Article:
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George Bush leads the US toward a policy of unilateral, pre-emptive counterproliferation warfighting strategy.

Abolish nuclear weapons

The Cold War may be over, but this does not mean nuclear weapons have disappeared. Far from it: There are over 30,000 nuclear weapons in the world, with more than a thousand of them ready to launch at a moment's notice, 24 hours a day, seven days a week.

Over 400 reactors in warships and nuclear submarines are still circlingthe globe. Some are rotting away on the bottom of the ocean or in adistant port somewhere in Russia. Accidents such as the Russiansubmarine, the Kursk, tragically sinking in the Barents Sea can happenevery day, anywhere.

Over 2,000 nuclear weapons tests have left a legacy of global andregional contamination. People living near the test sites have sufferedfrom cancers, stillbirths, miscarriages and other health effects -- and are still suffering today. Manyhad to leave their hometown or island as it became too contaminated tolive there.

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The nuclear threat has quite literally scaled down in the last twodecades. While the prospect of an all out exchange of arsenals betweenRussia and the US has receded, the 15 kilotons of destructionthat obliterated Hiroshima could today be accomplished with a lunch-boxsized bomb. George Bush talks openly of developing new "more useable"nuclear weapons. Even more alarmingly, the administration continues toseek approval for a programme geared toward designing more robust, more'usable' nuclear weapons.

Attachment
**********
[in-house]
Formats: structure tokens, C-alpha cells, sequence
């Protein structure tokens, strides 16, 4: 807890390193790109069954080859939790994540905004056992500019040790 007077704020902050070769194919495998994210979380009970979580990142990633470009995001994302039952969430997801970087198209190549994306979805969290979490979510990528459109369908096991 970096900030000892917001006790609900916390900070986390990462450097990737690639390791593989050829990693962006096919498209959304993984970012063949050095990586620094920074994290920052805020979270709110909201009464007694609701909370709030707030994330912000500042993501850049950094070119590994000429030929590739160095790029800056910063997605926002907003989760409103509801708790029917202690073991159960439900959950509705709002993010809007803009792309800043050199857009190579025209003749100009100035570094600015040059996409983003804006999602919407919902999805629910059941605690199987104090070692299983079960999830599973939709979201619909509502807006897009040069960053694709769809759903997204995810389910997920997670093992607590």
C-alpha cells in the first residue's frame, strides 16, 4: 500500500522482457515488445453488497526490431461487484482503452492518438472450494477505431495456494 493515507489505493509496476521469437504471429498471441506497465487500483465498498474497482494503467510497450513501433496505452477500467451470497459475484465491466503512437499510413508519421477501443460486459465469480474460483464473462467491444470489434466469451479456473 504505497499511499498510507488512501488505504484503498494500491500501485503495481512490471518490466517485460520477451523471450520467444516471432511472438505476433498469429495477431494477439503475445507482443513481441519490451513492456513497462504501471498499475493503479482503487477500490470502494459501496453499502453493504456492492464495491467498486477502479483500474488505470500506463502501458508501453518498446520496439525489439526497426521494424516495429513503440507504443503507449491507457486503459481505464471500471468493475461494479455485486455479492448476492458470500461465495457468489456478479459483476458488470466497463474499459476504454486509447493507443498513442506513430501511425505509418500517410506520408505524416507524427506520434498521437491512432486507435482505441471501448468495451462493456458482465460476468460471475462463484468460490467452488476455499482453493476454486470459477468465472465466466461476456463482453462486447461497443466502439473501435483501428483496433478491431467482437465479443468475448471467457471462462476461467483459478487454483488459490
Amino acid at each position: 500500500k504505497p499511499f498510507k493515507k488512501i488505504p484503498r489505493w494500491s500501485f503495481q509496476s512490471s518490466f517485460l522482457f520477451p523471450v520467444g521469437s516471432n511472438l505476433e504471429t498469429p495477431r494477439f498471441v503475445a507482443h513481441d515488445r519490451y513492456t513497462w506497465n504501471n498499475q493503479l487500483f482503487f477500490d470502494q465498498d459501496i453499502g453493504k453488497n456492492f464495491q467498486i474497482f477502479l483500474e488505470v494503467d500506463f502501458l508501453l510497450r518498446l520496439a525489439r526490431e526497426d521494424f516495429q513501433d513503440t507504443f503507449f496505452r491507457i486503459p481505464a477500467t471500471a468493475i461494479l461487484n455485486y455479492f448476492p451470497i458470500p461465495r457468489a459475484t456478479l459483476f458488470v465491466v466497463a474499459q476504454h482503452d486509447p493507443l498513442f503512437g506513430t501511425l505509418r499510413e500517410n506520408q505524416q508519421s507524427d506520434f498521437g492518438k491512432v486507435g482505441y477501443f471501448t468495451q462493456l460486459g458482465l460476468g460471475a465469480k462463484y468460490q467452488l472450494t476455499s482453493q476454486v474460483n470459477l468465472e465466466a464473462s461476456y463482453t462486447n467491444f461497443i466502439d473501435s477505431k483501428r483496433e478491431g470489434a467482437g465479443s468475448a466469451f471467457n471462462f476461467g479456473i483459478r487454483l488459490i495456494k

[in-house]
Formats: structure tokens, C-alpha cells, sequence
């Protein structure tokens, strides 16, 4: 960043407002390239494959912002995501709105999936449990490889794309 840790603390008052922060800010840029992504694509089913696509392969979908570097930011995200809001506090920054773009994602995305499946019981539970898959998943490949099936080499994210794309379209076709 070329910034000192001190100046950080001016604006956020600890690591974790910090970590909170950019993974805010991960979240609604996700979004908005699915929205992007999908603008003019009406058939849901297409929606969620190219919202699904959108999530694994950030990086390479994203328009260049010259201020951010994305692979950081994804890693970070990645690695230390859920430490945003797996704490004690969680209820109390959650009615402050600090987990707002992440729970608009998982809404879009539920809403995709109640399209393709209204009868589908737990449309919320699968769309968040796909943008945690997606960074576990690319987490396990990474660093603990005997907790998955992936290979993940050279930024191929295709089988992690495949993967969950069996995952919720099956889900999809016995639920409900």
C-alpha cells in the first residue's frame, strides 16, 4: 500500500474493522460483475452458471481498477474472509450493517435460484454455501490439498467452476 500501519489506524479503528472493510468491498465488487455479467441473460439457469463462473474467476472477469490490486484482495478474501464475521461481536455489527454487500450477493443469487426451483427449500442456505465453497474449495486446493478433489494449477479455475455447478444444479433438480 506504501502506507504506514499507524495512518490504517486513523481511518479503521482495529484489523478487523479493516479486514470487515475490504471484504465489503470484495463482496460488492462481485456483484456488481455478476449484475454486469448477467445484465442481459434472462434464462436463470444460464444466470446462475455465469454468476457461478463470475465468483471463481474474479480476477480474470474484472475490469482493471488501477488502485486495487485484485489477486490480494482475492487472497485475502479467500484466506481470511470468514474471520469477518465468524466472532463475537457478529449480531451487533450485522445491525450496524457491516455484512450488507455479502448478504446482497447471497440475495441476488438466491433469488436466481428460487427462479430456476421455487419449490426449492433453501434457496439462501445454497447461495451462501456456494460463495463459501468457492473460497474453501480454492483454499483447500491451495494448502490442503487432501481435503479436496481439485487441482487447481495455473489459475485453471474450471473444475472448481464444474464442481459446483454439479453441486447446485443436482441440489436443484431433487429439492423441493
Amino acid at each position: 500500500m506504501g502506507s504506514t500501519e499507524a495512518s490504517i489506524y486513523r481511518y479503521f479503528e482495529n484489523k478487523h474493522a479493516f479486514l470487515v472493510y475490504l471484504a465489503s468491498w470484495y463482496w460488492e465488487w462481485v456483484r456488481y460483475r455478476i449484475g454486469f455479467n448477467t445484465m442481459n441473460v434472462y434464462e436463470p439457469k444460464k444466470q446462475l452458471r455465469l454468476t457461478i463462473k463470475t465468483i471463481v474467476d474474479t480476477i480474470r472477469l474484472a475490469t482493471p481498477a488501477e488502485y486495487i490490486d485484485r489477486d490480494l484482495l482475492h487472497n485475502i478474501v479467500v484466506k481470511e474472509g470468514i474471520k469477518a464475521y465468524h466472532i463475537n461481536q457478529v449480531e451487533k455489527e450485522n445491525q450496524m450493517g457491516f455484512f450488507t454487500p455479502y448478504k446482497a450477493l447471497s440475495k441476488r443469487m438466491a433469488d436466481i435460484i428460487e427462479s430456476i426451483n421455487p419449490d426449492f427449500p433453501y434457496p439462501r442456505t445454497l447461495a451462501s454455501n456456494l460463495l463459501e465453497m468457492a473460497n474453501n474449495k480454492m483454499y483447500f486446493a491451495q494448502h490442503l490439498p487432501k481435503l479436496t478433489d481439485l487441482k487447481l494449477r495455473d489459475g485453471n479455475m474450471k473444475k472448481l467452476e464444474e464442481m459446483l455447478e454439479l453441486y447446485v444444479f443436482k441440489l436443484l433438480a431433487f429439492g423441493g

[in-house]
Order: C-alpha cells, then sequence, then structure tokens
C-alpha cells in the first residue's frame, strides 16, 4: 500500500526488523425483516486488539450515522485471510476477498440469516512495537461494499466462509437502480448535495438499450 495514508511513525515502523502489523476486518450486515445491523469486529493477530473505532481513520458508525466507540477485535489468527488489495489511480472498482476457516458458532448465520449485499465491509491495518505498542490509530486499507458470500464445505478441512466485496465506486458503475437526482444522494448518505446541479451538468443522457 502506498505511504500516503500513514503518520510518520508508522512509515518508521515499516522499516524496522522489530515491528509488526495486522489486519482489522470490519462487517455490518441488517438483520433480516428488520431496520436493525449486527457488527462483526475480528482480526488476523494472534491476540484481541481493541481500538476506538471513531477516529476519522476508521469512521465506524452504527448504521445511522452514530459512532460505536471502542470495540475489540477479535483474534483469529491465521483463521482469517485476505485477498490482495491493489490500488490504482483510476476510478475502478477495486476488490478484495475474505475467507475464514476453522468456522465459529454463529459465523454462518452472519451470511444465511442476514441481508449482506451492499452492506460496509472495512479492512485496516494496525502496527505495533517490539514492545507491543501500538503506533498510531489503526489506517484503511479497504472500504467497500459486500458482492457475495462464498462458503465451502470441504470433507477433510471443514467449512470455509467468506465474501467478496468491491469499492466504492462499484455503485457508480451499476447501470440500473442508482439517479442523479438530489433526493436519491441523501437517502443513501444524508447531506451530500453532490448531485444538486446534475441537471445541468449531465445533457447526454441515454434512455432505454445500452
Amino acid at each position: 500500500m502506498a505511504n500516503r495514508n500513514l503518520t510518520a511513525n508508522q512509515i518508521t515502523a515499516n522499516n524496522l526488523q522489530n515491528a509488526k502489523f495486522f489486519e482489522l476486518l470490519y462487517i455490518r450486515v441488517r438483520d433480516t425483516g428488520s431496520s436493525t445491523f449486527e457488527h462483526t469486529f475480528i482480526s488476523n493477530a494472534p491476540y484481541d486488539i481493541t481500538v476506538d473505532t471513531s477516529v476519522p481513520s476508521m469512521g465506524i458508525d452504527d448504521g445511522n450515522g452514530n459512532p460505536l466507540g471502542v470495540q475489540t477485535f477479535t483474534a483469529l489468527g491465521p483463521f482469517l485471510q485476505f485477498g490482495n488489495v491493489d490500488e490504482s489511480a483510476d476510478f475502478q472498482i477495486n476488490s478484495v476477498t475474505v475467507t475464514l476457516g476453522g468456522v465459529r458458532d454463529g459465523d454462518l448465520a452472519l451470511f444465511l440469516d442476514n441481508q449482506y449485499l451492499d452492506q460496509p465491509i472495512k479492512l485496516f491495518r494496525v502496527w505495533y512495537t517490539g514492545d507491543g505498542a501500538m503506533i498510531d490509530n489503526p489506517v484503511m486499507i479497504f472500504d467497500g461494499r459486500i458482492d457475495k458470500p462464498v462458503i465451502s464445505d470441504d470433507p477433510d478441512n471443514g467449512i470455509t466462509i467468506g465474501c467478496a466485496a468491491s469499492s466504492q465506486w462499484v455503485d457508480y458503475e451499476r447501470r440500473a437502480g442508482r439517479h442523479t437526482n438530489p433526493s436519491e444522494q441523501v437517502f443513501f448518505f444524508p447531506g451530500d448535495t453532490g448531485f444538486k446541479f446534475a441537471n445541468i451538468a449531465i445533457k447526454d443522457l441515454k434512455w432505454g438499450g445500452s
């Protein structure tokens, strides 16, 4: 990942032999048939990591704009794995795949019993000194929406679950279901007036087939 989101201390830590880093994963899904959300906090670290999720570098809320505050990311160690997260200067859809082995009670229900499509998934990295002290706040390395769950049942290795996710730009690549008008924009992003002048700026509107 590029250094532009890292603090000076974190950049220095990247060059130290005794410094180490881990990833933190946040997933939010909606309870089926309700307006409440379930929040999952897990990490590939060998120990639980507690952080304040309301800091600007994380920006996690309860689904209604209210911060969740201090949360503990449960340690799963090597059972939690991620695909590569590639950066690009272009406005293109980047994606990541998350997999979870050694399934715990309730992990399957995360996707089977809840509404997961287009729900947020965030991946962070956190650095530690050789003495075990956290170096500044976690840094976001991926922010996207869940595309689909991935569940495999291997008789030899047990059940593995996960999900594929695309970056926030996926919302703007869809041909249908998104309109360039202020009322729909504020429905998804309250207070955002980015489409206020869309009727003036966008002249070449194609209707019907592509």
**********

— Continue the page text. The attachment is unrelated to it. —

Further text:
The prospects of a nuclear weapon actuallybeing used are perhaps greater today than during the cold war.

Today, the number of countries involved in active weapons programsis increasing. A growing number of countries are lining up to join thenuclear club, increasing the chance that a nuclear catastrophe willhappen somewhere on the planet. 

George Bush's war on Weapons of Mass Descruction had its firstconcrete result when the number of countries in the world with declarednuclear weapons increased to 8 from 7, when North Korea announced thatit had built "enough nuclear weapons to deter a US attack."

Nuclear brinkmanship is inevitable in a climate of nuclearhypocrisy. Only when all countries pursue nuclear disarmament in goodfaith can we begin putting the nuclear genie back in the bottle bybanning the use and manufacture of the nuclear materials at the heart of the bomb.

The only thing that will stop the threat is the voice of the second superpower: world opinion.

The latest updates

 

Trump as President: Here’s how we get through this

Blog entry by Annie Leonard | 16 November, 2016

I never thought I’d have to write this. The election of Donald Trump as President of the United States, has been devastating. He’s spent months threatening immigrants, women, people of colour, Muslims and the differently-abled...

“It's about the people, not about the products” - the faces of PFC pollution

Blog entry by Elske Krikhaar and Jeffrey Dugas | 15 November, 2016